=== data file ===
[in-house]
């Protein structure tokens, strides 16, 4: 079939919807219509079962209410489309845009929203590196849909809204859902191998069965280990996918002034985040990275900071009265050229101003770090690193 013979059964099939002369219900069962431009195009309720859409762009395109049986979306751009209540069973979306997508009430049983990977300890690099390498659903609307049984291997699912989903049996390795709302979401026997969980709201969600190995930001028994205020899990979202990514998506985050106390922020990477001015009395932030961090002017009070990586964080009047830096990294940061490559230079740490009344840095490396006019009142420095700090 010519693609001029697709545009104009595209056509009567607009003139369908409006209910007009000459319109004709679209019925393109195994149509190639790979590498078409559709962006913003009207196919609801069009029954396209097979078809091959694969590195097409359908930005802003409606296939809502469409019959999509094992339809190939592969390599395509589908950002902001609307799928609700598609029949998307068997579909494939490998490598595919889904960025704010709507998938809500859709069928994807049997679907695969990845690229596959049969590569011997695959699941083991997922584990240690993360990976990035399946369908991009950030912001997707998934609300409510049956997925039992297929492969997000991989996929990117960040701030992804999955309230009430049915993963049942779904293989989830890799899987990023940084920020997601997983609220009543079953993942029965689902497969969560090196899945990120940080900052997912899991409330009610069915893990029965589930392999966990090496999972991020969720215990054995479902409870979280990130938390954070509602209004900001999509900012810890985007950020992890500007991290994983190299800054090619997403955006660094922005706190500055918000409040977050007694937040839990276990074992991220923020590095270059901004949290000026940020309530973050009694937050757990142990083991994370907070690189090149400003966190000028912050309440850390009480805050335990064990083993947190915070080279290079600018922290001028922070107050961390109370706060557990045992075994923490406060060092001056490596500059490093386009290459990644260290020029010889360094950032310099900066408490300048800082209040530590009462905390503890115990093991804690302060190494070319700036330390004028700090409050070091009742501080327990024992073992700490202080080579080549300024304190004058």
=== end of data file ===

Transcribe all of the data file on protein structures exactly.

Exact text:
[in-house]
């Protein structure tokens, strides 16, 4: 079939919807219509079962209410489309845009929203590196849909809204859902191998069965280990996918002034985040990275900071009265050229101003770090690193 013979059964099939002369219900069962431009195009309720859409762009395109049986979306751009209540069973979306997508009430049983990977300890690099390498659903609307049984291997699912989903049996390795709302979401026997969980709201969600190995930001028994205020899990979202990514998506985050106390922020990477001015009395932030961090002017009070990586964080009047830096990294940061490559230079740490009344840095490396006019009142420095700090 010519693609001029697709545009104009595209056509009567607009003139369908409006209910007009000459319109004709679209019925393109195994149509190639790979590498078409559709962006913003009207196919609801069009029954396209097979078809091959694969590195097409359908930005802003409606296939809502469409019959999509094992339809190939592969390599395509589908950002902001609307799928609700598609029949998307068997579909494939490998490598595919889904960025704010709507998938809500859709069928994807049997679907695969990845690229596959049969590569011997695959699941083991997922584990240690993360990976990035399946369908991009950030912001997707998934609300409510049956997925039992297929492969997000991989996929990117960040701030992804999955309230009430049915993963049942779904293989989830890799899987990023940084920020997601997983609220009543079953993942029965689902497969969560090196899945990120940080900052997912899991409330009610069915893990029965589930392999966990090496999972991020969720215990054995479902409870979280990130938390954070509602209004900001999509900012810890985007950020992890500007991290994983190299800054090619997403955006660094922005706190500055918000409040977050007694937040839990276990074992991220923020590095270059901004949290000026940020309530973050009694937050757990142990083991994370907070690189090149400003966190000028912050309440850390009480805050335990064990083993947190915070080279290079600018922290001028922070107050961390109370706060557990045992075994923490406060060092001056490596500059490093386009290459990644260290020029010889360094950032310099900066408490300048800082209040530590009462905390503890115990093991804690302060190494070319700036330390004028700090409050070091009742501080327990024992073992700490202080080579080549300024304190004058």